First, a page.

Privacy is important to everyone on some level. What we consider to be sensitive material, and where we draw the line varies from one individual to the next, but everyone has personal information they’d rather not share with the world at large. A new study, however, finds that a majority of people have a price–and that they’re willing to share information with specific entities in exchange for perks or discounts.
I wrote a blog post about trading privacy for dollars:
Privacy is a sensitive topic—especially in the post Edward Snowden NSA-gate era. People don’t like being spied on, or having their personal information shared…unless it’s on their own terms. It turns out that your privacy is a commodity, and you can trade it for perks and benefits.
The idea of trading privacy for greater value is not new. Retail chain loyalty programs have been monitoring and logging your purchase history in exchange for discounts and coupons for years. In the Internet age, though, and with the dawn of the Internet of Things (IoT) and wearable technology, the idea of privacy as a commodity is gaining momentum.
Robert Scoble and Shel Israel provide an in-depth look at the tradeoffs between privacy and convenience in their book Age of Context. The authors point out that you can do your best to live some sort of Luddite, off-the-grid existence, but that access to your personal information enables devices, sites, and services to deliver a custom-tailored experience designed just for you. In other words, you stand to receive greater value if you are willing to exchange access to your personal data.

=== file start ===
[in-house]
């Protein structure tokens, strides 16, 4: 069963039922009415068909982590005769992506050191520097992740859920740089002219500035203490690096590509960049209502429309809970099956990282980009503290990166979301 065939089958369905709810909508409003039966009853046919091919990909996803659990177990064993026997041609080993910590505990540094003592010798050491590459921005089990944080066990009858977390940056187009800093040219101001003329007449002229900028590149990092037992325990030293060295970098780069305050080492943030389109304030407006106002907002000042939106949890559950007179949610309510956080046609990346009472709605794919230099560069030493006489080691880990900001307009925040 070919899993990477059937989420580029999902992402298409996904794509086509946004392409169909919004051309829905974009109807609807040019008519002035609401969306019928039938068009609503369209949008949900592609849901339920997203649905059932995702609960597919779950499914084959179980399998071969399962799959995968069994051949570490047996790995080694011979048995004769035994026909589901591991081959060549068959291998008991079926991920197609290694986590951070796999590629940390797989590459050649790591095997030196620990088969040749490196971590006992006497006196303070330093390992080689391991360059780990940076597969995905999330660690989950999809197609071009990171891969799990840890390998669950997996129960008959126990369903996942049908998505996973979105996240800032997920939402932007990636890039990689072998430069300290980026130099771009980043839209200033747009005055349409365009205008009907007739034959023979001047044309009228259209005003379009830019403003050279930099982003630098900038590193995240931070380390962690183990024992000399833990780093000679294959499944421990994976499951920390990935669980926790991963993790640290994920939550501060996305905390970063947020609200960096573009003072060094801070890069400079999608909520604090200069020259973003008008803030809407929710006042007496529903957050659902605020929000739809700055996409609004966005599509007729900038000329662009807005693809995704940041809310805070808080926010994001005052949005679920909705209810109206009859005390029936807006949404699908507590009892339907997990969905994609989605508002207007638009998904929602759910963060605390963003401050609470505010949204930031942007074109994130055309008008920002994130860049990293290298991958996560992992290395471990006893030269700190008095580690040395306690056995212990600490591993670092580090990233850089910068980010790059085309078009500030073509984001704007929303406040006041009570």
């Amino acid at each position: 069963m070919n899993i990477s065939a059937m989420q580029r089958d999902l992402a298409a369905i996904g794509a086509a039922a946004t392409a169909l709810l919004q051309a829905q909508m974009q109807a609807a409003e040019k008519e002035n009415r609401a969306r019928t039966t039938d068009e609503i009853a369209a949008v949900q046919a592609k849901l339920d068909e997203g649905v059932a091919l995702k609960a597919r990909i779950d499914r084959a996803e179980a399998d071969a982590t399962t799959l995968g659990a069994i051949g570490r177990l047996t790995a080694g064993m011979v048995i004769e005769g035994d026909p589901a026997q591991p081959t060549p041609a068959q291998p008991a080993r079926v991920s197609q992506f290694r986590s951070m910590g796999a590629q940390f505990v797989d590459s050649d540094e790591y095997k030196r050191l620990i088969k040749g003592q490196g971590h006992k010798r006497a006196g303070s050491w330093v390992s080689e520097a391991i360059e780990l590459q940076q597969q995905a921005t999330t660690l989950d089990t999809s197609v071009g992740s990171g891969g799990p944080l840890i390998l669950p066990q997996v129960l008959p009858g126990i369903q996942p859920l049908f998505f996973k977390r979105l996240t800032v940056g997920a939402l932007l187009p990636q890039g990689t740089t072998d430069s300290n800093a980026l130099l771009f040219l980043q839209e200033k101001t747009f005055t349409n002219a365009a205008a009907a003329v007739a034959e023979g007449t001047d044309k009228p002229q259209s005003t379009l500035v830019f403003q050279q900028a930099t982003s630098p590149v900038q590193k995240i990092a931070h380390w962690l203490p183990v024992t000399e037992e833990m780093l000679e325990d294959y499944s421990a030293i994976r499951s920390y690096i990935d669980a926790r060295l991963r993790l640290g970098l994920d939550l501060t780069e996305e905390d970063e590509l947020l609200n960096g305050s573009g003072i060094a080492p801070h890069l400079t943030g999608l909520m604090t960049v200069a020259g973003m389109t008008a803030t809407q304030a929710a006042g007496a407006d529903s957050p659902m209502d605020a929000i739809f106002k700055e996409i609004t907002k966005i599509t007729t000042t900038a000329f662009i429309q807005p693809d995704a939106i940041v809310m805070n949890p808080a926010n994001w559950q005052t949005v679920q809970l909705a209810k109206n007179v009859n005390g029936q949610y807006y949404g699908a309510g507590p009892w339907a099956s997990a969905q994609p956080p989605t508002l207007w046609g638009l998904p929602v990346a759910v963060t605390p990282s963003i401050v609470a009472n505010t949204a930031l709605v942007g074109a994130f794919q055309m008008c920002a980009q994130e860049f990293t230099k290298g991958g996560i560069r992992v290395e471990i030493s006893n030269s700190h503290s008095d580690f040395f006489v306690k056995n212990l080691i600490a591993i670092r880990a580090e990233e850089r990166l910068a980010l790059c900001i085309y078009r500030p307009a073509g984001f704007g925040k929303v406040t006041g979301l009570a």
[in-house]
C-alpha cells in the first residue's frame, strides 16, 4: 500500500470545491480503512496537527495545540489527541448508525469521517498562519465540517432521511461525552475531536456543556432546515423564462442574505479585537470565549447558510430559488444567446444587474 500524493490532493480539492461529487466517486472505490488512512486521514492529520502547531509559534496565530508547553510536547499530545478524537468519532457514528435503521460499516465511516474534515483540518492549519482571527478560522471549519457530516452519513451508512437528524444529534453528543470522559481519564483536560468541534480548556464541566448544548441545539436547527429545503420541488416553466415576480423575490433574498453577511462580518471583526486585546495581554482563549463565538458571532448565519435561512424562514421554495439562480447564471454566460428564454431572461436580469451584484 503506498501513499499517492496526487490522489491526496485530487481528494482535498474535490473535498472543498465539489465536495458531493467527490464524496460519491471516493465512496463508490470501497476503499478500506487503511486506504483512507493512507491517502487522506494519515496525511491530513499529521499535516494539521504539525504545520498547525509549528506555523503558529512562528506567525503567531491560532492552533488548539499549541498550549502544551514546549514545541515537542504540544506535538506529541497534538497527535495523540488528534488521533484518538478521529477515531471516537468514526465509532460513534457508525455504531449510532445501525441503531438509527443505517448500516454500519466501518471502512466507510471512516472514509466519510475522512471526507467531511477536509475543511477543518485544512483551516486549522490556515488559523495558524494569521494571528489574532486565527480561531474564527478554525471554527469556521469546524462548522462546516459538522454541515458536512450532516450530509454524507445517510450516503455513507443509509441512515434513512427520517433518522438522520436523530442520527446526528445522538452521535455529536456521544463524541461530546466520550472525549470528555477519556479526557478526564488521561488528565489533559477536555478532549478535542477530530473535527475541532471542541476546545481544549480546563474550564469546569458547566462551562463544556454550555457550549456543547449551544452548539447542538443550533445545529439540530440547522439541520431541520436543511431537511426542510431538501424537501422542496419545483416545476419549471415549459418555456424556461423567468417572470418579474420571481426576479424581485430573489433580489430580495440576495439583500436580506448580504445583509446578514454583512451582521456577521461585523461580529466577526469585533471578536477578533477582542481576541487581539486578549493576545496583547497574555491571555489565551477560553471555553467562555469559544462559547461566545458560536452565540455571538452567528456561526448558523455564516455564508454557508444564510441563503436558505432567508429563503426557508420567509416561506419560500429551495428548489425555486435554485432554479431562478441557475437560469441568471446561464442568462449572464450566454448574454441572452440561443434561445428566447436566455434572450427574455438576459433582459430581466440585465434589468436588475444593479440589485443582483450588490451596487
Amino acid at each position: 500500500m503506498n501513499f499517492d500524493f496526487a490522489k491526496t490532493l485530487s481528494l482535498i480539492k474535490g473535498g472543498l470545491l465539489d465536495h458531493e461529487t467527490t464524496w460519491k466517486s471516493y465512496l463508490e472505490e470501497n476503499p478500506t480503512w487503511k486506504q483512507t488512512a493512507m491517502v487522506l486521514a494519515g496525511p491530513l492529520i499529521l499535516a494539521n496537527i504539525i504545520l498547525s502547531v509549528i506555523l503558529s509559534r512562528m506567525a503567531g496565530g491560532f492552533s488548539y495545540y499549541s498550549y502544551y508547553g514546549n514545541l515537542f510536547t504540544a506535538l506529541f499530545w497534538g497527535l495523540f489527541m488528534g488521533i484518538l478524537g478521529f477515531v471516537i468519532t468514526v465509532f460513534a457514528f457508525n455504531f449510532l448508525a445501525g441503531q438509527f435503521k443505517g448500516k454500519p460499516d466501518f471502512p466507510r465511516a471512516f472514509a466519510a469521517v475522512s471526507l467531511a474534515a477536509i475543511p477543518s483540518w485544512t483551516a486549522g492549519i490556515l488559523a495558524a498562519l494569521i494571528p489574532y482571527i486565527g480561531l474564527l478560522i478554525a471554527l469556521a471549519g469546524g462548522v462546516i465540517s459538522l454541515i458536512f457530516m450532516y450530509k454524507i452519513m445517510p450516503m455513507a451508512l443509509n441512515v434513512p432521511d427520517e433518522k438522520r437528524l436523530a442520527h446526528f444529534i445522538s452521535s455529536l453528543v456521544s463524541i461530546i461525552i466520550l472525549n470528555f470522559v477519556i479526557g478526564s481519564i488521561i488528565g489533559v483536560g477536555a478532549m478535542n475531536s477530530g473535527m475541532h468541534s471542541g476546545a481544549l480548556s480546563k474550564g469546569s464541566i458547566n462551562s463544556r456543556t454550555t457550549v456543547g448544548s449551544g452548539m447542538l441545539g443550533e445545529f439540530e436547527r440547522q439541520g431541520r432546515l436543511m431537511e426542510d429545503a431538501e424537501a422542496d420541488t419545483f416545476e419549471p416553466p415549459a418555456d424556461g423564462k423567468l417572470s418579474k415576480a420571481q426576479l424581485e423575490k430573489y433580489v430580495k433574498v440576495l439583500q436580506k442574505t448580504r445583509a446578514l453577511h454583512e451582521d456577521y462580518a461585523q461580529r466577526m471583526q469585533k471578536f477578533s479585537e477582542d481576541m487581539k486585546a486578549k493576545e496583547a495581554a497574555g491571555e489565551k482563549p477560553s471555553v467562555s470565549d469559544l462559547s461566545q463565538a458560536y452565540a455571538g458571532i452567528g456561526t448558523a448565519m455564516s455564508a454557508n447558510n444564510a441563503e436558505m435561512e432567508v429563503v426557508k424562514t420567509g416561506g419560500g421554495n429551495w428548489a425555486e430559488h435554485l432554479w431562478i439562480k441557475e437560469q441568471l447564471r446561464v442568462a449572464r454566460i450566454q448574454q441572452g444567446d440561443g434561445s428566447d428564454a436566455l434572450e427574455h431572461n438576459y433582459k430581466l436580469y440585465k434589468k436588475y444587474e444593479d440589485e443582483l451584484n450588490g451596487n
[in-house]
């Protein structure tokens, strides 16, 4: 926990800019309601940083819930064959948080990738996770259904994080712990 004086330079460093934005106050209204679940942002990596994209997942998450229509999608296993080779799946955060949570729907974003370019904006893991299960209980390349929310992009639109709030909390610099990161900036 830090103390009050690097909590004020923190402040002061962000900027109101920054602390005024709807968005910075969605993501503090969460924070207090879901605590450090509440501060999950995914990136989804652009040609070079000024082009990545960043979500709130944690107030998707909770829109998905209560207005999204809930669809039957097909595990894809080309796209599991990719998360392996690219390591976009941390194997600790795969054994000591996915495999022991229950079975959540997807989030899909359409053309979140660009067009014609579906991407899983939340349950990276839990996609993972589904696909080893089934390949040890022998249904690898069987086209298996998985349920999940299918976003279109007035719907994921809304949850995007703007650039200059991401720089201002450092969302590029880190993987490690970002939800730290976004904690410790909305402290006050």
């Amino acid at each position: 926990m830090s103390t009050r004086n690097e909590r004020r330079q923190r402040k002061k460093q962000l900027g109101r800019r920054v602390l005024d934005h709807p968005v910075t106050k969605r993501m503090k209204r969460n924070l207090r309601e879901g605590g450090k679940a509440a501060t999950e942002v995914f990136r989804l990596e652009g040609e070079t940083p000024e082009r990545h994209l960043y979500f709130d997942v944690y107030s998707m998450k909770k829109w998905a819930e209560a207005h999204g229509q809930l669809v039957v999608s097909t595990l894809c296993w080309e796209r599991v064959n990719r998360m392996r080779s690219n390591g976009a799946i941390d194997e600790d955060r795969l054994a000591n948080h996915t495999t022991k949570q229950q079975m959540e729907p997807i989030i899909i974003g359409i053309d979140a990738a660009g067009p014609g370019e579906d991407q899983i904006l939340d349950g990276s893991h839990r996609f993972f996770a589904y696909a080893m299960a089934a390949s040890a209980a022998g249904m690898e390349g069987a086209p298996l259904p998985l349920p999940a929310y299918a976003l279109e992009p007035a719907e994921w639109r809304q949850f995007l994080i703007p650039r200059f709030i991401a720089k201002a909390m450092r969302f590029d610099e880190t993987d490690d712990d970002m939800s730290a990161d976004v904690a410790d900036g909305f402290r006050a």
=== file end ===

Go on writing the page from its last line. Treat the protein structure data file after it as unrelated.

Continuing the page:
Read the complete story at Forbes: Trading Your Privacy To Save A Few Dollars.
How much is your privacy worth to you? Are you willing to share sensitive personal data with companies if it results in discounts or savings for you? Let me know in the comments below.
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